Sydney Pools

Sydney pools are a great way to stay cool and have fun during the sweltering Australian summer. However, swimming pools require a high level of maintenance to ensure that they are safe for use and comply with the established NSW government standards. There are also some specific rules that pool owners must follow to avoid penalties. Choosing an experienced pool builder is crucial in the success of your backyard oasis.

Zoe Baker learned to appreciate the simple charms of local swimming pools while growing up in suburban Sydney. “A basic big blue rectangle, patches of grass and concrete on which to roll out a towel and a kiosk selling hot chips and ice blocks,” she recalls. Now mayor of North Sydney, she’s calling for the reinstatement of outdoor public pools across the city in light of the COVID-19 pandemic, which has left residents without easy access to water.

The city is home to some of Australia’s most iconic ocean pools, including the historic Bronte Baths and the ring-of-rocks pool at Shelly Beach on Sydney’s northern shore. But the tides and winds can quickly turn these once-peaceful spots into dangerously choppy waters that have killed at least two people this year.

Other councils have had to shut their pools altogether, most notably Parramatta in western Sydney, which lost its local pool in April 2017 when it was closed for the construction of a new stadium. The city is constructing a “like-for-like” replacement pool, but it won’t open until December 2020 at the earliest. That’s a long time for children to be kept out of the water during school holidays.

There are also calls for more indoor public pools, particularly in the city’s inner suburbs. A former city councillor says the city is in need of “a few more like that Granville Swimming Centre” — a basic, big-blue rectangle that offers the same kind of community swimming experience as the ocean pools but with much more shade and a few extras to keep swimmers happy such as an arcade and a food kiosk.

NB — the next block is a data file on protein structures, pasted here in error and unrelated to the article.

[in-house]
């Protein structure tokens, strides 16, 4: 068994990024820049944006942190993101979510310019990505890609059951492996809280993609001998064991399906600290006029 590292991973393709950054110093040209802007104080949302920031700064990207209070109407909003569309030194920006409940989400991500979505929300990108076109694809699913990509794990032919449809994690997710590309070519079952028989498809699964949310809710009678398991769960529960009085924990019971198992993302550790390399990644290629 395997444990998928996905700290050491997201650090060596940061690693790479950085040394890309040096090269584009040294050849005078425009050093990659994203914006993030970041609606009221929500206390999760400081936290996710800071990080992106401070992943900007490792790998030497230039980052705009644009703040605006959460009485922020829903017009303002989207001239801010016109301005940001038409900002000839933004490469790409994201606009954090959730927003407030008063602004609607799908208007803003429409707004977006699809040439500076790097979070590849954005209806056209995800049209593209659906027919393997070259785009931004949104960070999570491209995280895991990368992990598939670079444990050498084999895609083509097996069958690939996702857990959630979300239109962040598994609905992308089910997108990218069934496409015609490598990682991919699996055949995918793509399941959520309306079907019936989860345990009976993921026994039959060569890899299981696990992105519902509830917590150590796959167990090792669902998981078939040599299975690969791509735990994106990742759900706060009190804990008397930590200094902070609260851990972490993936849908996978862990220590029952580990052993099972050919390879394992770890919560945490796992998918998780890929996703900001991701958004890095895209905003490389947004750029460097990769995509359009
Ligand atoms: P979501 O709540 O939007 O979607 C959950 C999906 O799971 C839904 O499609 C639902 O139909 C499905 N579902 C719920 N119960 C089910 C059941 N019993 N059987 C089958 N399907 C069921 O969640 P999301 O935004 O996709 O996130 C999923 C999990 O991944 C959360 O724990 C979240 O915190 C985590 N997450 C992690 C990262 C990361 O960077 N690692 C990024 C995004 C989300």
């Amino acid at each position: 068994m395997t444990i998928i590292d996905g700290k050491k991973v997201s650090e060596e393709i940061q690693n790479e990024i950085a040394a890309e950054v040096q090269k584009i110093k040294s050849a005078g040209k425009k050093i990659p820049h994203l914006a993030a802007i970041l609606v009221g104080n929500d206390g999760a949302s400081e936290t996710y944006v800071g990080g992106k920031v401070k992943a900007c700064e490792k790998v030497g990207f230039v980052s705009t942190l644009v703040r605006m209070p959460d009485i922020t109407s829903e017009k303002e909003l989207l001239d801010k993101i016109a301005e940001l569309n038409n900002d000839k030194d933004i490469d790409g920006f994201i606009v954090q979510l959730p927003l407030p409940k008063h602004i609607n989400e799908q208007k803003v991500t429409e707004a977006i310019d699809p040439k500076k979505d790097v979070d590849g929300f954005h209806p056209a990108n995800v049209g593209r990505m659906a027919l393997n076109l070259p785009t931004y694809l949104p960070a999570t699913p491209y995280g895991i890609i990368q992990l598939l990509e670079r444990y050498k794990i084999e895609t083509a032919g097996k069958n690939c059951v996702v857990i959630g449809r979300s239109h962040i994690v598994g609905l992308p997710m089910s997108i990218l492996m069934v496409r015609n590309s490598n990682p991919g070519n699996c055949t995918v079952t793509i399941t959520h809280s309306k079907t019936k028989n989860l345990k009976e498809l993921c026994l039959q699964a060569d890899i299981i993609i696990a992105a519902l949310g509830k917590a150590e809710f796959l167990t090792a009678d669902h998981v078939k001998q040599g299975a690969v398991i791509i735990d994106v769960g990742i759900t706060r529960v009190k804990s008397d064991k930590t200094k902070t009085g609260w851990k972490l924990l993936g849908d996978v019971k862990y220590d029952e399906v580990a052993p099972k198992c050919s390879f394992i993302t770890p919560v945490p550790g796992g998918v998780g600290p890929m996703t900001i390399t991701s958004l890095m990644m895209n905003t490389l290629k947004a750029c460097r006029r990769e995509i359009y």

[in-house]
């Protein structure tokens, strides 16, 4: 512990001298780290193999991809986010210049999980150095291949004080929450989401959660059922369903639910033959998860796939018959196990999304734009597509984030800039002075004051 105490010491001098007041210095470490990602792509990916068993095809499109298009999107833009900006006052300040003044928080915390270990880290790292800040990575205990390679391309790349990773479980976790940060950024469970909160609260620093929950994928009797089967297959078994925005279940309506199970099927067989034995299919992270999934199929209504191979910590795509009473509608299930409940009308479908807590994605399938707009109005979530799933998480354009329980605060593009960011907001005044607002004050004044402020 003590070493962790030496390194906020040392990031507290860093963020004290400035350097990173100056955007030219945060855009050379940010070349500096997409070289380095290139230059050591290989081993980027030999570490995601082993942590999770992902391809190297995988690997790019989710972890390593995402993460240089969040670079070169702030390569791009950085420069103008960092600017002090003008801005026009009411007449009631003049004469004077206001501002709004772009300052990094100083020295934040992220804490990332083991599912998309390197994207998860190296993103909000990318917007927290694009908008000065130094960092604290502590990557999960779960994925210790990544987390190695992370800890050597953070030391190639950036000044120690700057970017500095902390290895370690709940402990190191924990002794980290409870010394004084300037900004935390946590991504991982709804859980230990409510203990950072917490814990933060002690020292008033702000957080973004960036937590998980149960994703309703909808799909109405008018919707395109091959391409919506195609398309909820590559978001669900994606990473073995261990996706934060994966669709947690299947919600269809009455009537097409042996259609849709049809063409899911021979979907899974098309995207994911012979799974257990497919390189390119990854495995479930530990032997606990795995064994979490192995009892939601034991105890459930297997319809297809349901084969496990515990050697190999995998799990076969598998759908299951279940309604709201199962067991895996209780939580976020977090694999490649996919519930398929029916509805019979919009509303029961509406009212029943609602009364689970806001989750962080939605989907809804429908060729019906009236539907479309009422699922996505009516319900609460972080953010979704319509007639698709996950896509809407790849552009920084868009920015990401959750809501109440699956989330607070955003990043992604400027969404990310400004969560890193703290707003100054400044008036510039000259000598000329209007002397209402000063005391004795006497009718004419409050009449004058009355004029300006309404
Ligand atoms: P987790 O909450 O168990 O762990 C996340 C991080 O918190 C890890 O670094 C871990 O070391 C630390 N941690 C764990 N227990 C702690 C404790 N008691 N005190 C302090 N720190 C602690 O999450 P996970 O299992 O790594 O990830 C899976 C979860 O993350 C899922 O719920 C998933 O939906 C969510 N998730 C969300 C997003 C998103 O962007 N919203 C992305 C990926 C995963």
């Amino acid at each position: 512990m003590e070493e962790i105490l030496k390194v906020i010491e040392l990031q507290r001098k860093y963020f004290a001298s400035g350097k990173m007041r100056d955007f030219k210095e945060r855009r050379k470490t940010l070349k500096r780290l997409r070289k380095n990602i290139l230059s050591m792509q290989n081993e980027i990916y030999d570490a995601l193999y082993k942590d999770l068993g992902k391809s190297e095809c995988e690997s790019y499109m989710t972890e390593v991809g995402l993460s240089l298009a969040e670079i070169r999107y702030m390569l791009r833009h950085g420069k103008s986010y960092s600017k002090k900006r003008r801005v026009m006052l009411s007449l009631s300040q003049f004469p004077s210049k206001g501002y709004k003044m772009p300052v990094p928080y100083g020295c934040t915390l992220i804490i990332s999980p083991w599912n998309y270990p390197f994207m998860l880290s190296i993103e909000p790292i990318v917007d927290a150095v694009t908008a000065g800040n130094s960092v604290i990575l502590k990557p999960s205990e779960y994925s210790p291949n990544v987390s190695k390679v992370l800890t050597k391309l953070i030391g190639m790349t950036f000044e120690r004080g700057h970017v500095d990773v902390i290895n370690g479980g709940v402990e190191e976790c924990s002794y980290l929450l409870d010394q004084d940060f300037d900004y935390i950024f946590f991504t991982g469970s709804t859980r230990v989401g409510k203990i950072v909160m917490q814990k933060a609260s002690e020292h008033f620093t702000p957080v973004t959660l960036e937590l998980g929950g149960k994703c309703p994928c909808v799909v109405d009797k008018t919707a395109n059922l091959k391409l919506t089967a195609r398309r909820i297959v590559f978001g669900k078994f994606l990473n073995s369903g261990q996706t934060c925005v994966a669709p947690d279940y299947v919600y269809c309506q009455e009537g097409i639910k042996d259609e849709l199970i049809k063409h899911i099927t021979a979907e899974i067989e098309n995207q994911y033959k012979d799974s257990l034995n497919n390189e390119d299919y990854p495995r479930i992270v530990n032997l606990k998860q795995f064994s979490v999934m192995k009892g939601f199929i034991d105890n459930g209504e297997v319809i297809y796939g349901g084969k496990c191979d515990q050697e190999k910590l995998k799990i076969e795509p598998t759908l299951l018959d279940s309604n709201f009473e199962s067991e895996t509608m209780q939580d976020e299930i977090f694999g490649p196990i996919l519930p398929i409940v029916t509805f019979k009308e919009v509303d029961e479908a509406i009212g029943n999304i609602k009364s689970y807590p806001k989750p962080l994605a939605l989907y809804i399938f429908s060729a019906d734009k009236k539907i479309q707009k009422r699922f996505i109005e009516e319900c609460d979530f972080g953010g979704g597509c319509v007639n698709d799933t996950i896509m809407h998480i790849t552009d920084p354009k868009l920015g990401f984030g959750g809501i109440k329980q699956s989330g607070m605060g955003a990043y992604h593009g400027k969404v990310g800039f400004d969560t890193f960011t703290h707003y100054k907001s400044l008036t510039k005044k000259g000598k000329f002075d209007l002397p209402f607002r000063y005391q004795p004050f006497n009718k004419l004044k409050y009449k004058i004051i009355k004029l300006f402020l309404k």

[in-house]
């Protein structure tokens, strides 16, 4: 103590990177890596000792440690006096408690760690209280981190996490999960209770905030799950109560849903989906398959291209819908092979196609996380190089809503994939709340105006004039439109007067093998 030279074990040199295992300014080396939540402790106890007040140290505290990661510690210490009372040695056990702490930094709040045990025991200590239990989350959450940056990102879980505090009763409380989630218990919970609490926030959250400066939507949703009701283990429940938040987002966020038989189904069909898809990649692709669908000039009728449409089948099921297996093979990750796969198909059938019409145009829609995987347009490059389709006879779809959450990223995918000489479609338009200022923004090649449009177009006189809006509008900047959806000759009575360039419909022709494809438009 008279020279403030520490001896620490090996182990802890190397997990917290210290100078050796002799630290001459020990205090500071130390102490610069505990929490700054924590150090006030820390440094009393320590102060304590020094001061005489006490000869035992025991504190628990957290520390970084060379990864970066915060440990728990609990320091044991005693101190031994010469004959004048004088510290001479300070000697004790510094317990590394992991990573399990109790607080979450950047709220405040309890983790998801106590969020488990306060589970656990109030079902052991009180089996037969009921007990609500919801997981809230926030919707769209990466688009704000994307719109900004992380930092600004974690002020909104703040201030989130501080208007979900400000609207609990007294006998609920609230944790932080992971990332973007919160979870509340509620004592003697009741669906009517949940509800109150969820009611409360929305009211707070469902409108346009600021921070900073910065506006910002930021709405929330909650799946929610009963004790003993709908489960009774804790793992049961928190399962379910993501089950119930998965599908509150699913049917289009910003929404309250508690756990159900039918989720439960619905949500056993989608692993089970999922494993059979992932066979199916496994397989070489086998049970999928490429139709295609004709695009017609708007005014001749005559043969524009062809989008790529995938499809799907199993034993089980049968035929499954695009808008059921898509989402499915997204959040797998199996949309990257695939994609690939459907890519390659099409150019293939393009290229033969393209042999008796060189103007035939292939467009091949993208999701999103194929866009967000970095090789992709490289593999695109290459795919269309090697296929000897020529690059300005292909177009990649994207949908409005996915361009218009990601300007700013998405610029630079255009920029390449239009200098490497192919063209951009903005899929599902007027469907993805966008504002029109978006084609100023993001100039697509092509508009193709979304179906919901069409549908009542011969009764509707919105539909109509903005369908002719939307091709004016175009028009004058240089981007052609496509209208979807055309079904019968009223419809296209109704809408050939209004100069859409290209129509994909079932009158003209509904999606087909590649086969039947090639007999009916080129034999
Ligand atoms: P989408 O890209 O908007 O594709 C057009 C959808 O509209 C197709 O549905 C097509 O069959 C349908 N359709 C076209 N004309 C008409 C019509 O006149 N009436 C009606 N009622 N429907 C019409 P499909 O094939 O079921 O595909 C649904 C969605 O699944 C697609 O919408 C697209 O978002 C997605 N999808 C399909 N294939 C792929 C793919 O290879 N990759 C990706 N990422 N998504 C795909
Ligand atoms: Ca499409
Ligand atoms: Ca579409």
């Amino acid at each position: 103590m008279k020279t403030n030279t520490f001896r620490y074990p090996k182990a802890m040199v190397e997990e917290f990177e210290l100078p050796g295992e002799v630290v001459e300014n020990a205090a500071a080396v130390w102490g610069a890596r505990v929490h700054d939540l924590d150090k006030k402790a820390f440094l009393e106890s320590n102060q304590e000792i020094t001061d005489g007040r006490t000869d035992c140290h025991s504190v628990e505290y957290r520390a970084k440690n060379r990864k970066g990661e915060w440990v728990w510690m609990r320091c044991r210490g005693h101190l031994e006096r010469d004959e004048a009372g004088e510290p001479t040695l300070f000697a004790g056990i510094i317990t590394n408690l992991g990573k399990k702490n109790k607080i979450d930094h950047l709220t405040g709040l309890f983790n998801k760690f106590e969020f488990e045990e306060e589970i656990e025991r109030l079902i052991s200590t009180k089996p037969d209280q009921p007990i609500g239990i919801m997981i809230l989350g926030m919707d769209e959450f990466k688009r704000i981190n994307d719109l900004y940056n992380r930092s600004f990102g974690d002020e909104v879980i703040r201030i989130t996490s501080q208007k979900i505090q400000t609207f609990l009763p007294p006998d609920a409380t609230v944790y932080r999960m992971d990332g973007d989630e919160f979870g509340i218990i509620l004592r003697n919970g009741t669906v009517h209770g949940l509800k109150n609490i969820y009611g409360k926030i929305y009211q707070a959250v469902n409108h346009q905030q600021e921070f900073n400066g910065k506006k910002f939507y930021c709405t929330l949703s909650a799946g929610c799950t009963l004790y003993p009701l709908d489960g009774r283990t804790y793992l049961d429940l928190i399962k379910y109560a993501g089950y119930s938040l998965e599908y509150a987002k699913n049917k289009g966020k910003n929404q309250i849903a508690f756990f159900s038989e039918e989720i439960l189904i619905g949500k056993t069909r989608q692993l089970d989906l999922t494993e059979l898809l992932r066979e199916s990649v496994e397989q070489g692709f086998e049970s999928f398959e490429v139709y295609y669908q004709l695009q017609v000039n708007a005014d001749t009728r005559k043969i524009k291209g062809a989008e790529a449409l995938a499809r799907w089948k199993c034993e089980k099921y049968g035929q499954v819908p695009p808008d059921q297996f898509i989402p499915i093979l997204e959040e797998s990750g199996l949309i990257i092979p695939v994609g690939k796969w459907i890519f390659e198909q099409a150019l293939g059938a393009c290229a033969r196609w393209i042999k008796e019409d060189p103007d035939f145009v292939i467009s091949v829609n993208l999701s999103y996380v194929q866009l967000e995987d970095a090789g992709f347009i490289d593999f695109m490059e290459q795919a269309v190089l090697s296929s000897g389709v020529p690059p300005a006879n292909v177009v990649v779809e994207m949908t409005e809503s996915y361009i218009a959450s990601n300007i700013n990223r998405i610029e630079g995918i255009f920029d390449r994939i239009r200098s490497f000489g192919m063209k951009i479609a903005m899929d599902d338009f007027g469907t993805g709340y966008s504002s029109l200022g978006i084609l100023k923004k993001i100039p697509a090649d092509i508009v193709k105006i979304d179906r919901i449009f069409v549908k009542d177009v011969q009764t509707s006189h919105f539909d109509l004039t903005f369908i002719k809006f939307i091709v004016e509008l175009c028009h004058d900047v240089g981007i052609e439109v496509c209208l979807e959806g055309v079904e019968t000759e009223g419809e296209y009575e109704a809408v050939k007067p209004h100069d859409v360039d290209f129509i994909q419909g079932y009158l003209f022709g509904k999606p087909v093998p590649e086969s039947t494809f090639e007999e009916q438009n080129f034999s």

The number of local council-owned indoor swimming pools has fallen over the past few decades as they have struggled to balance budgets and cope with a growing population. The city now has six indoor facilities and one outdoor pool, all operated by NSW Health, which has a goal of increasing the proportion of locals who swim regularly from 30% to 60% by 2024.

If you’re thinking of installing a pool in your backyard, be sure to choose a licensed Sydney pool builder. NSW Fair Trading requires pool builders to have a licence, which you can ask to see. You should also look at their portfolio and references before committing to a builder. In addition, check that the pool builder has adequate insurance coverage to cover both the building work and any warranties. The pool builder must also be prepared to provide a copy of their home building compensation cover.